In addition, hyper-mobility comes with social costs; so often, poverty in small towns is directly linked to the labor force leaving, to all people with capabilities to make things better going elsewhere. As Jonathan Wilson-Hartgrove states in his aforementioned book (see my previous post), “the homelessness of guys who are hooked on crack in Walltown is but the flipside of the placeslessness that drives ambitious young students to see this university town as a stop on their way to somewhere else.” When everyone who can leave a place do, then all those who remain are the most vulnerable. It’s one of the reasons why the New Monastics, in their words, place such an emphasis of making community in the abandoned places of the Empire- the places where everyone who could leave, did.

Sadly, as I mentioned once before, I don’t have an easy answers to the question of when we should stay and when we should go, nor any compelling thesis about what the call to stability requires of us. I know that I am as guilty as anyone else: I put in my year of service at a homeless shelter, and then left it behind. I just moved to Chicago from Mesa, AZ, where I grew up, cutting all my ties with the people and places I had known before. However, these experiences have left me with the same uneasiness that has struck Jonathan; a feeling that frequent travel costs more than I thought it would.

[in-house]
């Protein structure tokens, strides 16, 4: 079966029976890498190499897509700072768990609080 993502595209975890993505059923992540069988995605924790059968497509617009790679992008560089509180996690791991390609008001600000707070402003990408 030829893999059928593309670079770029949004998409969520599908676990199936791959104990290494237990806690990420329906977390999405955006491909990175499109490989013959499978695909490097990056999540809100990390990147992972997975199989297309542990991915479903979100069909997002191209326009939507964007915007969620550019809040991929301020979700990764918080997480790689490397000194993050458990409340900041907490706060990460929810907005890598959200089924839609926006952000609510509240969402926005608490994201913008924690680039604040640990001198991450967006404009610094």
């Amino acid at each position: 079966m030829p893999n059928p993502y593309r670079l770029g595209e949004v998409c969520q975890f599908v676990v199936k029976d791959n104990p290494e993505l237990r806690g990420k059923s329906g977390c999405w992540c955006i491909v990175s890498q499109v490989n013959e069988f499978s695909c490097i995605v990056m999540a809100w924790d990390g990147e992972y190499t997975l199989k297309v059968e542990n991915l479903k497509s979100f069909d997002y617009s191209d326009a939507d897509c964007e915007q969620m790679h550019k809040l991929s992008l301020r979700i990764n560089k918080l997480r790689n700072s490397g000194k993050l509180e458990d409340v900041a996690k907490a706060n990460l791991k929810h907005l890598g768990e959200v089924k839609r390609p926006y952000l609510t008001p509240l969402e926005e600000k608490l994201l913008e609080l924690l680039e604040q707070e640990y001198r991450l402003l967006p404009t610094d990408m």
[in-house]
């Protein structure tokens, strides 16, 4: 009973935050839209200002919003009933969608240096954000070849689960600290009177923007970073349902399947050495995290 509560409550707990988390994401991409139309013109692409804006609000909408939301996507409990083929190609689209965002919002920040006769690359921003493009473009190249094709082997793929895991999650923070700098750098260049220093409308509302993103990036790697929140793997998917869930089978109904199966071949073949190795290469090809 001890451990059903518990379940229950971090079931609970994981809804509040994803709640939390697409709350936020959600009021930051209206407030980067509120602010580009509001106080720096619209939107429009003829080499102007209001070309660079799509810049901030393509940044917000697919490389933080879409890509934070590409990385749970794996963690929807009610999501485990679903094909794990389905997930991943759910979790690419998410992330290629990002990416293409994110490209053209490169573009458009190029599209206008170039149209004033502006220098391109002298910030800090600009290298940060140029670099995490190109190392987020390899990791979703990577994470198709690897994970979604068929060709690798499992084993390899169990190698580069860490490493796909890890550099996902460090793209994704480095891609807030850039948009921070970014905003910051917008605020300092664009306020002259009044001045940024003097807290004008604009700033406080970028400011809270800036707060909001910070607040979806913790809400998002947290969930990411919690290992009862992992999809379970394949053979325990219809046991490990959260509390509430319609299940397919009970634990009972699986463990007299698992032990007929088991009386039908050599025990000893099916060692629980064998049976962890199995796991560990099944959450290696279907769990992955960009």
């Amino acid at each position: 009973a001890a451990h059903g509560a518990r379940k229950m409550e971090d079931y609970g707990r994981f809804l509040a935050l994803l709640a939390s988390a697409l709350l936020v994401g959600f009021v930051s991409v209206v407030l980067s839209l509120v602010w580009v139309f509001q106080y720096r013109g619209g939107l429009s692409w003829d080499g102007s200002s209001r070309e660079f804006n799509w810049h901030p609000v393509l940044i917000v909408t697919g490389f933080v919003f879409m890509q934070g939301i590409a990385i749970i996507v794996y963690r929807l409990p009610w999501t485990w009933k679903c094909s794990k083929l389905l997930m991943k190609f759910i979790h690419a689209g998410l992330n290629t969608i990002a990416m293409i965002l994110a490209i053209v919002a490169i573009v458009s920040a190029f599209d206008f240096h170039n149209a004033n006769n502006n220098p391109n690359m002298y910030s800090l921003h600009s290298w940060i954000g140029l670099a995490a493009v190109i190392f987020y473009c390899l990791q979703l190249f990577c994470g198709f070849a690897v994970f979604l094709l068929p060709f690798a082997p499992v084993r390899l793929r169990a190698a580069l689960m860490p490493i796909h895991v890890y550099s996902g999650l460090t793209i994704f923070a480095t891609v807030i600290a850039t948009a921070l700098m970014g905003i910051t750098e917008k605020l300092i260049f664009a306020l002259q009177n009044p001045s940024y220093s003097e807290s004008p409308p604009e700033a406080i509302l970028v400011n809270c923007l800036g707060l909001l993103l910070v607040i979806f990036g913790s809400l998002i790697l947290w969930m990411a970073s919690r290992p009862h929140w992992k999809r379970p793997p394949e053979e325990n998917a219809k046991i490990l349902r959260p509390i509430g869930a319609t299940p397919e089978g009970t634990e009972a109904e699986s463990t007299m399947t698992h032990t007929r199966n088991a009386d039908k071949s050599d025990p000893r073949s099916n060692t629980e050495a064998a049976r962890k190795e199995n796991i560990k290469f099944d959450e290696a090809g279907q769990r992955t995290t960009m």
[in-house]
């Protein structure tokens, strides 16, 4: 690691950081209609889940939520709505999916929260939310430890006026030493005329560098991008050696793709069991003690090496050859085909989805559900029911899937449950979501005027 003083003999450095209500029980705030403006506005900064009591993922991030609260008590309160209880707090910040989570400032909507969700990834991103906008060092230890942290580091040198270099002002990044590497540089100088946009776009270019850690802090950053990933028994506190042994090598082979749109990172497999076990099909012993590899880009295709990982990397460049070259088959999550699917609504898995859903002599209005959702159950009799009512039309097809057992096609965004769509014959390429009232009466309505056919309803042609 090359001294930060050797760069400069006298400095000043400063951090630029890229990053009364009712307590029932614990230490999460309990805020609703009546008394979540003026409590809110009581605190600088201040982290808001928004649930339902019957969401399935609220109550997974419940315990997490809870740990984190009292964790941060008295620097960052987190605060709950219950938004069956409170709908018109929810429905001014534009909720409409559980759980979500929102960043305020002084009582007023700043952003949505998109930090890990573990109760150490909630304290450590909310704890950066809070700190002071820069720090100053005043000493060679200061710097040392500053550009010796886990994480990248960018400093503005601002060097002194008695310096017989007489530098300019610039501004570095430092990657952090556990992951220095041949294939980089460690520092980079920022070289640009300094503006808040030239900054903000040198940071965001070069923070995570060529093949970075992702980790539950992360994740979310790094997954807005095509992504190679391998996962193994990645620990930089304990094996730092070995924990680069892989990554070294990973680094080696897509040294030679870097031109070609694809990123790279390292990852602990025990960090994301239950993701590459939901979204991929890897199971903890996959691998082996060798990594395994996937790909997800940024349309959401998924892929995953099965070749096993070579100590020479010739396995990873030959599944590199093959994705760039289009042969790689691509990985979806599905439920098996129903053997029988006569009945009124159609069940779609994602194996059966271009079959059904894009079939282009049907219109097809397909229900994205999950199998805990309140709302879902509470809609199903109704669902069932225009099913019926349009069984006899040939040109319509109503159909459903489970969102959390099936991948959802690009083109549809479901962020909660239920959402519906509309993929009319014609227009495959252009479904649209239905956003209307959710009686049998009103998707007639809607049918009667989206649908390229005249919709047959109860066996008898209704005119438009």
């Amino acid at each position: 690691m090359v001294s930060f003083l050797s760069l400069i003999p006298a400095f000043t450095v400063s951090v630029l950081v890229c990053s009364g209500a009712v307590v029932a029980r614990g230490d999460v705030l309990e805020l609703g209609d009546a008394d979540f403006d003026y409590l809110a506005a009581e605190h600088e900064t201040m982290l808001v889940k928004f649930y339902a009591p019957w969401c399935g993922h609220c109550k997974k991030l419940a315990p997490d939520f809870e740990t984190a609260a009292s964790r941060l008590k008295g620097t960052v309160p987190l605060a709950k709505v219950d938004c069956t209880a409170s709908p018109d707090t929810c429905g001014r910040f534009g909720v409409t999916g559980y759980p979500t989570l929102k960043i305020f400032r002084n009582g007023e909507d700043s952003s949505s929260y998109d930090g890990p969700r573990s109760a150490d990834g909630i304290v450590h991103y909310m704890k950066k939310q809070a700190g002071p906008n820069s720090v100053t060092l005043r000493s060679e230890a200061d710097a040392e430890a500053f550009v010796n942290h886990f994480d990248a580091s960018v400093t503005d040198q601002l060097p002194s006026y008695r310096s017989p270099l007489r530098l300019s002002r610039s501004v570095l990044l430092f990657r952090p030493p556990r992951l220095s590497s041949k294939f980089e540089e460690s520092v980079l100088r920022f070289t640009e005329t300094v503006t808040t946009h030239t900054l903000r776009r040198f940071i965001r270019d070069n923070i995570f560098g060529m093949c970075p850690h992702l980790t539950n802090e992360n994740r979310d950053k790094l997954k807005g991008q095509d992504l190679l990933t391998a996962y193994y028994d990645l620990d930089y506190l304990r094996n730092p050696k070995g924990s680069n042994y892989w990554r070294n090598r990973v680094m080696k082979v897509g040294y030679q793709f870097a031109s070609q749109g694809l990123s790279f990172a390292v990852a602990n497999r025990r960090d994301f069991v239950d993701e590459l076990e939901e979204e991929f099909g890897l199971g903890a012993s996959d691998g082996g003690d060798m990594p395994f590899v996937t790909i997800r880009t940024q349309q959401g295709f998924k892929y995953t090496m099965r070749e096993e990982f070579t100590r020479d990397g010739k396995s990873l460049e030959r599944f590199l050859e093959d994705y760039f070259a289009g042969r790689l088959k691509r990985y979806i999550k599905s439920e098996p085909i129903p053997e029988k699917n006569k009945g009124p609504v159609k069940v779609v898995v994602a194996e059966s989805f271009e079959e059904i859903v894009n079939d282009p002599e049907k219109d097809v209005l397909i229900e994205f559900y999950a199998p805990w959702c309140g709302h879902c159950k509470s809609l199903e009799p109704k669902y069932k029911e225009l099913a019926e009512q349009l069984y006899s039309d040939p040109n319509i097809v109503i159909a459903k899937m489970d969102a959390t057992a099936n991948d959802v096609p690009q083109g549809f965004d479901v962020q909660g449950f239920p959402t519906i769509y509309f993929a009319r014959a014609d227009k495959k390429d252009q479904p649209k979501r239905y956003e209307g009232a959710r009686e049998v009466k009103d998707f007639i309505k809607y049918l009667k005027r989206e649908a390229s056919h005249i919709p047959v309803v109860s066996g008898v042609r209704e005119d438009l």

We Christians have always had something of a revolutionary take on stability, and we see it all throughout our tradition. Many monks take a vow of stability, in addition to poverty, chastity, and obedience, and the monastic tradition has arisen out of people vowing to stay and cultivate life amongst one group of people and in one place. In our current climate of consumer relationships, the Church’s continued insistence on absolute monogamy is a revolutionary call to radical stability: the belief that the ideal relationship for the most common vocation in the Church is for two people to wed themselves to one another for life, to stay together come what may. Furthermore, there is no form of stability greater than that found in the Incarnation; the omnipresent and eternal God deemed fit to express Himself in the fullest sense in one human life, at one time and place, among one people.

Stability is an essential component of our tradition and our belief. I wonder if have we overlooked its importance in our daily lives, and in the life plans we make for ourselves? I am not advocating an uncritical acceptance of stability. An uncritical embrace of stability, of making it an end in itself, could be as potentially damaging as our current uncritical adoption of mobility, and could lead to stagnation and in-group exclusivity. However, some truths are only as true as the falsehood they are posited against; in an age that puts the primacy of value on the extravagant and the novel and the exotic, that can trivialize spirituality to nothing more than the collecting of personally touching encounters and interesting anecdotes, a bit more staying, and waiting, and watching may be just what we are called to, more often than we realize.

[read the first "Thoughts on the Wisdom of Stability"]